because of retribution from increased bullying and the torment of other
family members that may be drawn into these actions.
It is now a matter of life and death that students get past “snitching” and
alert parents, teachers, and even law enforcement officials.
The quote; “It takes a village to raise children” has been stated several
times by Mrs. Hillary Clinton during her bid for the Democratic
nomination in 2008. Truer words have not been spoken about raising
children in the twenty and twenty-first century. The White House in
2010 and 2011 has held a Bullying Prevention Conference for parents
and children. The Yale School of Medicine conducted analysis of the
link between childhood bullying and suicide in 37 studies from 13
countries, finding both bullies and their victims were at high risk of
contemplating suicide. All this information is interconnected to empower
families with education. Children are exposed to many challenges,
but schools should be a safe haven, a refuge from bullying, harassment,
discrimination, physical and emotional harm. The results of bullying
last a life time of emotional turmoil that parents must address. Below
are resources to aid parents in helping them to deal with bullying if their
children are exposed, experiencing or involved in bullying.
Parents need to be more informed, involved and proactive. Checking
their children’s online activities, cell phone records and talk to teachers,
guidance counselors, and administrators. The unfortunate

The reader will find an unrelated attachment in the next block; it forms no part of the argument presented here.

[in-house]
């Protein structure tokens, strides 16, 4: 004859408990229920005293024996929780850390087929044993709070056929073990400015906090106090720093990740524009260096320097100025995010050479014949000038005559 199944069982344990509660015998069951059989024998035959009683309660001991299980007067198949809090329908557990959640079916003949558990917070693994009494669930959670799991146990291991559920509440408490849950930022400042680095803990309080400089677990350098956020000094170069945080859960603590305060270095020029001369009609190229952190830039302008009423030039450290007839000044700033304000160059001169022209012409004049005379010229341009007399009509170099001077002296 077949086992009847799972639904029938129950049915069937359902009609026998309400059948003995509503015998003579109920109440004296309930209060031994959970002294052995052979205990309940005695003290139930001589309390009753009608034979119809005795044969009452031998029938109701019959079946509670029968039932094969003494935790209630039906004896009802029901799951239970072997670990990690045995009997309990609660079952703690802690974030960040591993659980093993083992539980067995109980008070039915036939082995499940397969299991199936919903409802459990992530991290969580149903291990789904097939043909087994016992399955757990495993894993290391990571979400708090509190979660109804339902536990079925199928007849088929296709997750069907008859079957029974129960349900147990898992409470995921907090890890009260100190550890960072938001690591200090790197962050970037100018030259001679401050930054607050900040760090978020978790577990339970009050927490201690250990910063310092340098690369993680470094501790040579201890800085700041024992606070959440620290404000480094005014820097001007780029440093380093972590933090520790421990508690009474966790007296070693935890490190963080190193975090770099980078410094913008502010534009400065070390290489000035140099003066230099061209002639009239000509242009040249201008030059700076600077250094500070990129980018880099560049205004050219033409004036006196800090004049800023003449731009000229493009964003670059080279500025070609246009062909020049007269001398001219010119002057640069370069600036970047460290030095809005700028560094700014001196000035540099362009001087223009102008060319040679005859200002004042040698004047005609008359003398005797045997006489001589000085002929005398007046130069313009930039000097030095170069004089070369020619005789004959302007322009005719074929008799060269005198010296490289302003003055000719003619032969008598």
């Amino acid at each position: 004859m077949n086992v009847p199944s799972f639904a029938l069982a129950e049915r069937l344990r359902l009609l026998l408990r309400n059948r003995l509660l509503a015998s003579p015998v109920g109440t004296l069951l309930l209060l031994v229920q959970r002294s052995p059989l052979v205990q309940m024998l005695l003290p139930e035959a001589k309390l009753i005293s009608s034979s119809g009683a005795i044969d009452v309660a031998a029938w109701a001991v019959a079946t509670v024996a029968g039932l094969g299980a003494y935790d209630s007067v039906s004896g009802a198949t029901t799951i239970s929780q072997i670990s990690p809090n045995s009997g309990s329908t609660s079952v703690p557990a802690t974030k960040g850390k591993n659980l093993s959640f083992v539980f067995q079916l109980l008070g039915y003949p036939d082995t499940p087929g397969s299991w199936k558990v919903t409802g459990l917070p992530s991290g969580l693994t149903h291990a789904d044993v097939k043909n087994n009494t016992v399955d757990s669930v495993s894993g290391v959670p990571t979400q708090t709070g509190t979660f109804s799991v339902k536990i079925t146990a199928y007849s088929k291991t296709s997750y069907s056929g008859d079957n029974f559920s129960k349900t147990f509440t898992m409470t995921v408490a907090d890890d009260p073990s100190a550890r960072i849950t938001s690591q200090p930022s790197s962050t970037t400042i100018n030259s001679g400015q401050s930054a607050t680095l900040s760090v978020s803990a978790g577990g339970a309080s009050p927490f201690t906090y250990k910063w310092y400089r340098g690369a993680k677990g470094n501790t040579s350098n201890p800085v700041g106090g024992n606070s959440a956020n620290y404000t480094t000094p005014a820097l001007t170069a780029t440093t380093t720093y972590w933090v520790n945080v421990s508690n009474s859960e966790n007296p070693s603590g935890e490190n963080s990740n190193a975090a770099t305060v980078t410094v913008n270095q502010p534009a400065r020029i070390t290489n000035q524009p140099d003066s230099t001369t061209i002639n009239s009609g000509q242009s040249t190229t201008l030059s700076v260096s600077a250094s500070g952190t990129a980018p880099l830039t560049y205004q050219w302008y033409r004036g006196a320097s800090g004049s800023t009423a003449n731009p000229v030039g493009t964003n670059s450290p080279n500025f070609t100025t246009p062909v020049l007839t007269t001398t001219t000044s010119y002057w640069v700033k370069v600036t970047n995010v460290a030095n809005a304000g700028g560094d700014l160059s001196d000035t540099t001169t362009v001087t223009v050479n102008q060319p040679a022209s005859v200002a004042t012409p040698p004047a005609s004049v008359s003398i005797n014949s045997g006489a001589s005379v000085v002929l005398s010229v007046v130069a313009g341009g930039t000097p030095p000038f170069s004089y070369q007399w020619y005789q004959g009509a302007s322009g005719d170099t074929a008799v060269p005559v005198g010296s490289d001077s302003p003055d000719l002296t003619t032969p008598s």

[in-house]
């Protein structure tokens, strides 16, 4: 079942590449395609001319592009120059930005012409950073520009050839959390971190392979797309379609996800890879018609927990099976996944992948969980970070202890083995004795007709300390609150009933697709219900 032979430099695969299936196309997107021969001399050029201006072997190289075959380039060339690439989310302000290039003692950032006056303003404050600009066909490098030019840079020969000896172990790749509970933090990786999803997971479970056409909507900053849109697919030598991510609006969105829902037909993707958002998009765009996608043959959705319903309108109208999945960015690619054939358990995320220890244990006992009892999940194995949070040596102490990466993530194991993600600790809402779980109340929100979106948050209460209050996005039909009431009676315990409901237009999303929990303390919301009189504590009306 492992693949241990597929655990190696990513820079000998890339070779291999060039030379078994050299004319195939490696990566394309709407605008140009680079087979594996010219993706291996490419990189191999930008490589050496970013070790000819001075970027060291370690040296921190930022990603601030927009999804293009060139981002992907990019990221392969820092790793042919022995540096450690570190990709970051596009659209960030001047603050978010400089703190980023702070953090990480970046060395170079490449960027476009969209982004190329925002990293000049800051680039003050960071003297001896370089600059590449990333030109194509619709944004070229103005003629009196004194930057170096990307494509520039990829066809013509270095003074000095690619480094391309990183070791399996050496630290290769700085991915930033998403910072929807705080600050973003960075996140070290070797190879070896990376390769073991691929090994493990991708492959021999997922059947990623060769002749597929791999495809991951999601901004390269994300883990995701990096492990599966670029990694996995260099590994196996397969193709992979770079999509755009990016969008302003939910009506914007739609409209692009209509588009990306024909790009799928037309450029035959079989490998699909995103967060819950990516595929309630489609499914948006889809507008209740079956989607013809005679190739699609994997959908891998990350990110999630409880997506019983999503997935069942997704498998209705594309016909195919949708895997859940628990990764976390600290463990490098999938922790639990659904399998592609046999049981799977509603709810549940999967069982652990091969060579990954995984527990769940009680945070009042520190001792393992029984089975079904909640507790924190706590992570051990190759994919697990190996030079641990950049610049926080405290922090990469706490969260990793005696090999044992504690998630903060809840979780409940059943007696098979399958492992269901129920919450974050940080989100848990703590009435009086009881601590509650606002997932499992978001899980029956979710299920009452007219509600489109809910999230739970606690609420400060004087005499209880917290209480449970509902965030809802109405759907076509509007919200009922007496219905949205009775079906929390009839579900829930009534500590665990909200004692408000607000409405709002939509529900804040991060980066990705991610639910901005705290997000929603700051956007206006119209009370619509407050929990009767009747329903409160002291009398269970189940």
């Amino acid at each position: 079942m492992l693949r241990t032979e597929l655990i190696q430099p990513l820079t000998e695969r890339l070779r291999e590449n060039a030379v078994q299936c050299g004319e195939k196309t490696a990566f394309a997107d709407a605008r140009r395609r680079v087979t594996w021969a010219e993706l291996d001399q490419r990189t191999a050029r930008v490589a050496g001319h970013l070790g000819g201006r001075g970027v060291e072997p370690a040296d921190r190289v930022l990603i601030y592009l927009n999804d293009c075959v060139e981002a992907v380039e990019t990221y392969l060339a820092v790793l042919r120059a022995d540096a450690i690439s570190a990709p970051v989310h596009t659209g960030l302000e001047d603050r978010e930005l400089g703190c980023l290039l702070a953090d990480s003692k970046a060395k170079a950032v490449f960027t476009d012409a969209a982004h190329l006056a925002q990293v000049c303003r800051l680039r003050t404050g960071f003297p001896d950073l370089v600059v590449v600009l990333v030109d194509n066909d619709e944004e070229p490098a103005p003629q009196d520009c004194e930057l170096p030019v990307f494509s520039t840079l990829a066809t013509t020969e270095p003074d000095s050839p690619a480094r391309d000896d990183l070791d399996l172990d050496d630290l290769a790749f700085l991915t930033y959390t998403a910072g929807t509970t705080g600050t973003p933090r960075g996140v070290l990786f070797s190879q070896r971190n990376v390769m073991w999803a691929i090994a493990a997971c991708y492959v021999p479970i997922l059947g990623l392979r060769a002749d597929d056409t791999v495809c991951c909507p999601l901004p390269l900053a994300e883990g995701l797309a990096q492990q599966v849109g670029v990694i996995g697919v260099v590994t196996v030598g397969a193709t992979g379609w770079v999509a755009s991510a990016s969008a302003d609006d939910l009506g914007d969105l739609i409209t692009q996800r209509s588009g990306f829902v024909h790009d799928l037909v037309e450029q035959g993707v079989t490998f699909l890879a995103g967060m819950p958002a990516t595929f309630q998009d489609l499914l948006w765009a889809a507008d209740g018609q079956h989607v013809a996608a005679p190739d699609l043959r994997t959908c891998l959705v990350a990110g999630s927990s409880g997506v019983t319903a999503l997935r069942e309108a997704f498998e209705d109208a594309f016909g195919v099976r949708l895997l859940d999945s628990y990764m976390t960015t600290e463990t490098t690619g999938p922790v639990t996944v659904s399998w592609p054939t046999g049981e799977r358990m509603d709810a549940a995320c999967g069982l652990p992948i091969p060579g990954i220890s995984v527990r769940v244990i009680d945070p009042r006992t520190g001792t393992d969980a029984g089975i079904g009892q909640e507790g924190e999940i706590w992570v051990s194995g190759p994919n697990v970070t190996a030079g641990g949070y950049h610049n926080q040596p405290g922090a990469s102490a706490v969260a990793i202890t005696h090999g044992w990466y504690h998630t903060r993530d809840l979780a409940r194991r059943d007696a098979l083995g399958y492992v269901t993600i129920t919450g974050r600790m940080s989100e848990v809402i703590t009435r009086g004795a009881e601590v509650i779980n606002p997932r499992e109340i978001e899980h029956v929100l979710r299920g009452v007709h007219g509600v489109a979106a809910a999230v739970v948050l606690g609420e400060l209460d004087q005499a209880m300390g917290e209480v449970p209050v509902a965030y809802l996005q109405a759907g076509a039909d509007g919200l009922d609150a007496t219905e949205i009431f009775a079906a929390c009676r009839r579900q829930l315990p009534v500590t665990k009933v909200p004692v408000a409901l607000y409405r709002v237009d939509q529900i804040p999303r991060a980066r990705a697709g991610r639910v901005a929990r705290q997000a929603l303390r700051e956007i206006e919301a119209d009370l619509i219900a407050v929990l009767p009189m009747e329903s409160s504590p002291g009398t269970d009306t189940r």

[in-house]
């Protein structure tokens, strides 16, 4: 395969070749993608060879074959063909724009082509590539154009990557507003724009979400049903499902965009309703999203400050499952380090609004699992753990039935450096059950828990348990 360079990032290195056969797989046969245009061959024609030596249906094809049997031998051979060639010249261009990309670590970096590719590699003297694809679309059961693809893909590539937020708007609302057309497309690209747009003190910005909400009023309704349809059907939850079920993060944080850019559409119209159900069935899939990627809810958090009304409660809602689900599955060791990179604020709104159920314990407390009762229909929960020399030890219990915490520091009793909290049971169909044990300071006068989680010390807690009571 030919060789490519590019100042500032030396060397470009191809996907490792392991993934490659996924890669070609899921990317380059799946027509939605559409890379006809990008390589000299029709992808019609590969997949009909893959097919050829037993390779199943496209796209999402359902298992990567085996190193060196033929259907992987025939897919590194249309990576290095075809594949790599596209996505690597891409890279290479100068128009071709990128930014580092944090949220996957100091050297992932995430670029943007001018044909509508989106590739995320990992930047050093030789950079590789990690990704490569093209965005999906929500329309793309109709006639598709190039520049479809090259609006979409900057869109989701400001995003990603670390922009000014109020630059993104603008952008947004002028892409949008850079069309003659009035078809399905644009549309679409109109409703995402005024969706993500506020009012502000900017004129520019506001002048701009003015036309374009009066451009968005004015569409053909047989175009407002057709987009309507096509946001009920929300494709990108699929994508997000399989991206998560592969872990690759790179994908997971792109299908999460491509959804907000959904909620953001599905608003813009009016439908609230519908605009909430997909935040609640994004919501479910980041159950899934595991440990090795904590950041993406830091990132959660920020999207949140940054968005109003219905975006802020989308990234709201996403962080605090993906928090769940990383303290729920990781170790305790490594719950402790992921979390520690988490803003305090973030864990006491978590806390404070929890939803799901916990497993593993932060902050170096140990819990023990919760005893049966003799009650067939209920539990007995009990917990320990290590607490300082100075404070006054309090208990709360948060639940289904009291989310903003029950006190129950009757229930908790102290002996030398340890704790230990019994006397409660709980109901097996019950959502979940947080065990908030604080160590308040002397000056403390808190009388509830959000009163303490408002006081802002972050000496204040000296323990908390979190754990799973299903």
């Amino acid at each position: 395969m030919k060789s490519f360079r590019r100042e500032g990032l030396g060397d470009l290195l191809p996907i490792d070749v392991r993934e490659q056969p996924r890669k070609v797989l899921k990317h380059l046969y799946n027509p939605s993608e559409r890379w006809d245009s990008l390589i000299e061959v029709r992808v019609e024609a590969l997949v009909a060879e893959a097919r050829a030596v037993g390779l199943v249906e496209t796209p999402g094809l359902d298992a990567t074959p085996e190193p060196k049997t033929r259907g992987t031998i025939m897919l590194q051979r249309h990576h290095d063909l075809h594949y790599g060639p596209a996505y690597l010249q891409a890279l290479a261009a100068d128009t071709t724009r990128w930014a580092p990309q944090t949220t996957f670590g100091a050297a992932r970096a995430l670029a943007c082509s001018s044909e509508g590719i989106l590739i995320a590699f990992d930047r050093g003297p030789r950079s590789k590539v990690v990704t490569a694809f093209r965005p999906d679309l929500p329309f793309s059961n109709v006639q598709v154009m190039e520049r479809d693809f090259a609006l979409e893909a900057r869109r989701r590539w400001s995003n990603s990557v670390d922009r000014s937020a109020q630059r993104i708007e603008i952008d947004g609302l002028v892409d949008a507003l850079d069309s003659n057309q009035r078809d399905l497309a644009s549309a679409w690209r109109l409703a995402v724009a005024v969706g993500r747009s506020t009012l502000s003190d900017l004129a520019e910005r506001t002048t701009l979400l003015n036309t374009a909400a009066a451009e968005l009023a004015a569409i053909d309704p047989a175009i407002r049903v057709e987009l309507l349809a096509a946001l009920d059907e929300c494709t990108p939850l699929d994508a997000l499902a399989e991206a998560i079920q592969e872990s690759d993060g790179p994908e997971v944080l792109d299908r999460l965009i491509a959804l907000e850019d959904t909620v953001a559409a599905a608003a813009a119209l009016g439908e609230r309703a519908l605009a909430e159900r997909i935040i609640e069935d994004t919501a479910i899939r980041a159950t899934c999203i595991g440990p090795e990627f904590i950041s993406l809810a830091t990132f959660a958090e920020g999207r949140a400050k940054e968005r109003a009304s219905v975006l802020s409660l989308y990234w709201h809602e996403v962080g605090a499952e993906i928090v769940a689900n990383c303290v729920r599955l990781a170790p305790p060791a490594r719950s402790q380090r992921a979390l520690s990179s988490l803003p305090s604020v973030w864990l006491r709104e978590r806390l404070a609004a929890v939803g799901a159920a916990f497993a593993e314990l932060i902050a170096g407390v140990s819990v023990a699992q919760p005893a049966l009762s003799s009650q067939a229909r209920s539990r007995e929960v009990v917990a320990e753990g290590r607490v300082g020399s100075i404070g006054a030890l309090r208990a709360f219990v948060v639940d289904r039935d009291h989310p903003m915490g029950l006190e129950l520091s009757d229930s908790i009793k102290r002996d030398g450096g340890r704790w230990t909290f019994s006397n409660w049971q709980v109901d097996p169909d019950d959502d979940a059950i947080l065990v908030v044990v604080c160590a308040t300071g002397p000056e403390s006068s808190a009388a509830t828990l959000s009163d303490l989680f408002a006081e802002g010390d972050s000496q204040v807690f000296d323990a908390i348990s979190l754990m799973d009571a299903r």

reality is children and teens will not tell their parents about being bullied
especially boys because they do not want to be labeled as “soft”. There is
a “code” among young people that they abide by because they feel no
one is listening to them or taking them seriously. Stated by Cheryl Williams
an LPN of over 20 years in Jacksonville, Florida and mother of three
adult men. She states that, “the underlying stress and anxiety from
bullying lasts a life time. It can lead to personality disorders, emotional
instability, drug/substance abuse, unhealthy dietary changes and to
the extreme suicidal thoughts and actions.”
Parents start listening and watching for unspoken signs of behavioral
change and emotional instability. Be proactive to the issue of bullying
and harassment, talk to your children every day about their day,
their friends, and their emotional and mental stability. Importantly
follow your instincts as a parent.
Stop Bullying Now
Interactive Cartoons for Kids
See, read, and hear the impact that bullying has had on people’s lives.
PBS Parents Information
This is an interactive quiz on bullying
Youth Violence Statistics
Sexting – A Brief Guide for Educators and Parents
Sexting Policies in Schools